Just Baked

January 31, 2010

Oatmeal Cookies


I've been complaining self-righteously about the existence of The Hollywood Cookie Diet for the past week or so, but I'll let you in on a little secret; ever since I baked a batch of Gram's oatmeal cookies, I've been accidentally doing my own version of the cookie diet. They're just such tasty little cookie bites that I can't help but eat a few of them without realizing it, and then I'm not hungry for a real meal anymore, so I just eat one more cookie and leave it at that. Oops.

I don't really think that the cookies are good for me, but if I'm going to end up overdosing on cookies, I could do worse. When you look at the ratio of ingredients, you'll see that they're a bit more than 50% oatmeal/raisin/walnut, which isn't that bad. That's what I've been telling myself, anyway, and I'll happily stick to my illusions about these cookies, thankyouverymuch.

I laughed a little when I read the ingredient list for these cookies. I had never heard of using cake mix in cookies, but my gram has a few recipes that do that. Even though she has plenty of recipes that are completely from scratch, she loved her pre-packaged shortcuts. Quite a few of her recipes start out with pre-made soups or pastry, and my all time favorite birthday cake recipe starts as a box of Duncan Hines yellow cake mix. No, that isn't really an endorsement for the brand, but my gram was very particular about brands, so it had to be that specific box of cake mix for her to make a birthday cake.

She doesn't specify the brand of mix for these cookies, but I picked up the D. Hines because I figured that would be the one she would have in her pantry. I'm sure the yellow cake mix of whatever brand you feel loyalty towards to will yield identical results.

January 27, 2010

Avocado Cream Cheese Dip


This is a dangerous recipe for me. As any of my friends will tell you, I love avocados. If I'm at a restaurant and one of the dishes lists avocado as an ingredient? Decision made, that is what I will be ordering.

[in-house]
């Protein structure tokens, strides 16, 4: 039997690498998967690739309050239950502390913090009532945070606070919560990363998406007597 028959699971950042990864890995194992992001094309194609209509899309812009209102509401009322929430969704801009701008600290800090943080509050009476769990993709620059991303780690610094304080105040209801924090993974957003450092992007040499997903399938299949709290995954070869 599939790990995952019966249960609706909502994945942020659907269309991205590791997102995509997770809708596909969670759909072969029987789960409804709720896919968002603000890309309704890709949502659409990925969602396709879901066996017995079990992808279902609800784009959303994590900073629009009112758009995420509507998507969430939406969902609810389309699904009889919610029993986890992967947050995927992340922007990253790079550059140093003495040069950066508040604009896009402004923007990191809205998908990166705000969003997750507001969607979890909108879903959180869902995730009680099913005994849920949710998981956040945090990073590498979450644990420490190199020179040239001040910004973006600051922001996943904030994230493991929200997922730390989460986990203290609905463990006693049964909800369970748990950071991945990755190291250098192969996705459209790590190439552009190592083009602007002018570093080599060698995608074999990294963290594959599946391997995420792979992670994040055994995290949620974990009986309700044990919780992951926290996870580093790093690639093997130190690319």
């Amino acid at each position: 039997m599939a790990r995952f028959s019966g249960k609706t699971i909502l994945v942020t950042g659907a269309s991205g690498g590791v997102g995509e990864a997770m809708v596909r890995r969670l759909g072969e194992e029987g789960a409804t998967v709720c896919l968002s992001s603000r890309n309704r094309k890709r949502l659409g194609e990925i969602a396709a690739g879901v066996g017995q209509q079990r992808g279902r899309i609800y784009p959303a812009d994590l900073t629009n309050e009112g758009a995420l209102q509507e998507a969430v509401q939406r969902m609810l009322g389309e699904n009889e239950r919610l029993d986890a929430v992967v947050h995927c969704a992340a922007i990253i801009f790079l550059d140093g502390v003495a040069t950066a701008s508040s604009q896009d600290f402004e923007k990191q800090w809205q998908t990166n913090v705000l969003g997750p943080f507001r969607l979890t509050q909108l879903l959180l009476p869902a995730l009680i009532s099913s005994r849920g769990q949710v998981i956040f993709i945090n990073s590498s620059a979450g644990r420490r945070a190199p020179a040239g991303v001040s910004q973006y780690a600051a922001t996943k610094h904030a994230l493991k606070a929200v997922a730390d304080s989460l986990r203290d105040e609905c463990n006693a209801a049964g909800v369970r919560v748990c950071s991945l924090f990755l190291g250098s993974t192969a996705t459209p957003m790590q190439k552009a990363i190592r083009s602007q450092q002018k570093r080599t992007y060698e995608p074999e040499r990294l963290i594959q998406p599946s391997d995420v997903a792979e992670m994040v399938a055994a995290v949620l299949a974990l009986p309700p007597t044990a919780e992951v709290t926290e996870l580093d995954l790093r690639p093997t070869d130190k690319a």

I'm also a fan of dips. They're suitable for both parties and for sitting on the couch in your PJs. Also, you can dip so many things in them! Chips, carrots, broccoli, chips, cucumber, celery, chips, cherry tomatoes, chips. You get the idea.

This dip is quick and simple, creamy, but with a little bit of bite from the hot sauce and onions. I can easily imagine it at one of my gram's famous parties, comfortably sitting in a chip 'n dip*, next to carved watermelon boats full of fruit salad. If you need to bring something to a party and you're stumped, just whip this together and grab a bag of baby carrots or chips. Yum!

*The Mad Men Chip 'n Dip, as discussed beginning at 1:10 in this video.

January 21, 2010

Chocolate Cherry Ring



Enough is enough! As much as I love veggies, sometimes you have to have something sweet- hence the massive chocolate and cherry stuffed bundt cake currently sitting on my table. I'm not worried about it though, I doubt that it will be sitting there for long; cakes have a way of disappearing in my house.

I want to get back in the (maybe bad) habit of always having something fresh baked around the house, especially because friends tend to just drop in. What better way to go about that than to always have some of my Gram's cake baked up? After all, she was pretty much the queen of keeping sweets for visitors.

This cake is moist and not too sweet. It's perfect paired with a cup of tea or coffee, with just a sprinkle of powdered sugar on top. Yum!